Trapped for four days in a port paralyzed by 4000 barrels of oil in Galveston Bay, vessel after vessel churned past Galveston's East end in an overdue run for the Gulf's open water.
With a green light from the Coast Guard the Houston Ship Channel was back in business.
"We will monitor to insure that the transits of the vessels themselves do not cause any environmental harm while we are responding," said Capt. Brian Penoyer of the U.S. Coast Guard.
As ships made for open water a small army of responders attacked the East End shore, cleaning the thick bunker fuel that stuck to sand and stone as the hydrocarbons flowed out of Galveston Bay.
"Oh yea, there's plenty of oil. We had three trailer loads of full of bags that were just saturated," said Christopher Lowe, a spill responder.
"I could have been a lot worse, but the response was so good. The response team came out, the Coast Guard got right on top of it and everybody has been working hand in hand and we are going to get it right," said spill responder Derrick Brown.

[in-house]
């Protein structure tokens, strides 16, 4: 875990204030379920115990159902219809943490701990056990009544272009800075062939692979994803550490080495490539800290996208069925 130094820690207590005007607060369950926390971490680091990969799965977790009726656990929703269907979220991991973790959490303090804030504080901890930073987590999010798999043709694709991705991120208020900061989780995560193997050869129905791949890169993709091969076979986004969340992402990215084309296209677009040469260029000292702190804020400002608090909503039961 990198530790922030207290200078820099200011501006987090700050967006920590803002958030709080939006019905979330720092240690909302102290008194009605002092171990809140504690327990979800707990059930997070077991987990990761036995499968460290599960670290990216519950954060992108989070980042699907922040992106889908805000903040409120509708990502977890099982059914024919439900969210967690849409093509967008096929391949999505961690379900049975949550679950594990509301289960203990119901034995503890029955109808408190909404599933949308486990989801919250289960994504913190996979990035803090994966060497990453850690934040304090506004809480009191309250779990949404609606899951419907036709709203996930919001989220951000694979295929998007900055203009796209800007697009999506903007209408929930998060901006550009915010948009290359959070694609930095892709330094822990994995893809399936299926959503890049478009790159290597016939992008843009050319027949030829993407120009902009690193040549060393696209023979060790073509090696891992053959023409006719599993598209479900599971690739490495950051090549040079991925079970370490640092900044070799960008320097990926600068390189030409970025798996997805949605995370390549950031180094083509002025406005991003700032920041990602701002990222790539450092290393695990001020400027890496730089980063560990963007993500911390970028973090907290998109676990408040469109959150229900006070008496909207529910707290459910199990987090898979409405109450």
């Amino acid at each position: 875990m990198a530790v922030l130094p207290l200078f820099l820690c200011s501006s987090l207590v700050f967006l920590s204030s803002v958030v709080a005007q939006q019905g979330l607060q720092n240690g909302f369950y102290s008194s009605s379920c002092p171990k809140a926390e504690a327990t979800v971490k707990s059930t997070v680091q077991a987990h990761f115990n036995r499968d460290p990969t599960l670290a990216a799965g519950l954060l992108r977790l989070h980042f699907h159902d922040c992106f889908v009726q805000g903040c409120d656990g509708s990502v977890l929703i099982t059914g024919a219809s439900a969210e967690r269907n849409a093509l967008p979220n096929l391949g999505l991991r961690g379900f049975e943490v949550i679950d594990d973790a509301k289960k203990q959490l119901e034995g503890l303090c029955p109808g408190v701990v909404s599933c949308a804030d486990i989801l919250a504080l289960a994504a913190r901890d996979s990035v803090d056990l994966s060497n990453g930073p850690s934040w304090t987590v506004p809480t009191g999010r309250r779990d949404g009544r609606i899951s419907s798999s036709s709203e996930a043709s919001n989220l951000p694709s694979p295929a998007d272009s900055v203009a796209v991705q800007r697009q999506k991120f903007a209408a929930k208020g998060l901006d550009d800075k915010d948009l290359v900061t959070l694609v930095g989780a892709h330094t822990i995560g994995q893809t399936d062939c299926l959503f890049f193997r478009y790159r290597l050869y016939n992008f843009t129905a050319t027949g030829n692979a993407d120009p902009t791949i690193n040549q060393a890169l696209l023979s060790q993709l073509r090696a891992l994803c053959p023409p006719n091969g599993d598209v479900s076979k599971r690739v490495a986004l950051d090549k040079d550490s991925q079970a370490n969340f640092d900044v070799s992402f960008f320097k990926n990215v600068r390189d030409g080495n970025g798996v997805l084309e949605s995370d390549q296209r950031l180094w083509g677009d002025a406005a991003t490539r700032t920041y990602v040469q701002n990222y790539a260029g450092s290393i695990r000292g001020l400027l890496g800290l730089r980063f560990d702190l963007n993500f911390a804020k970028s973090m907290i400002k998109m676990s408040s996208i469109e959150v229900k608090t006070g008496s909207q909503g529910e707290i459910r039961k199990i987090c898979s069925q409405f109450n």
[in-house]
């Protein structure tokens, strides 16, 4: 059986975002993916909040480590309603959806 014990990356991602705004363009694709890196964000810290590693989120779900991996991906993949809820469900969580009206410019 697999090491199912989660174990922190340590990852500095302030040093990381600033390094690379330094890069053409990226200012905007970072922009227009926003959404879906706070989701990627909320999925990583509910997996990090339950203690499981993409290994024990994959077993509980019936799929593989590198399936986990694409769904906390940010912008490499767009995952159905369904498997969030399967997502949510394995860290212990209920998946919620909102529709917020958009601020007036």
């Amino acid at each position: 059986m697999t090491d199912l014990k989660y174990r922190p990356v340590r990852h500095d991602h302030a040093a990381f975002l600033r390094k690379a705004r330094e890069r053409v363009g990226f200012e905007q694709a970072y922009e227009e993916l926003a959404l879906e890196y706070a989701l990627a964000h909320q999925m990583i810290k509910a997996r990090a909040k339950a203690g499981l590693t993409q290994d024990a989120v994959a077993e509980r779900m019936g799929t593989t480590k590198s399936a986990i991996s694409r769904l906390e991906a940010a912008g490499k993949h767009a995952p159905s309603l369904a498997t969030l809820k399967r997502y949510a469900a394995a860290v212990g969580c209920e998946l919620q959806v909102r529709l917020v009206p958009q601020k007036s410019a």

Turns out much of the spilled oil has drifted 10 miles or more from shore. Responders call the next 24 hours" critical".
They hope to capture as much of the tar like fuel as possible because shifting winds are projected to push the spill's remnants back toward the coast more than 100 miles to the south.
"We will be putting people on Matagorda Island in the very near future, equipment and personnel. We are anticipating landfall on Matagorda or further South," said Jerry Patterson, Texas Land Commissioner.
"With a 30 knot wind pushing offshore and with product eight to ten miles off it can quickly come ashore," said Richard Arnhart, of the Texas Land Office oil spill response team.
Meantime, Mayor Louis Rosen expressed relief that Galveston's beaches have so far emerged largely unharmed by the spill.
"We dodged a bullet," said Rosen.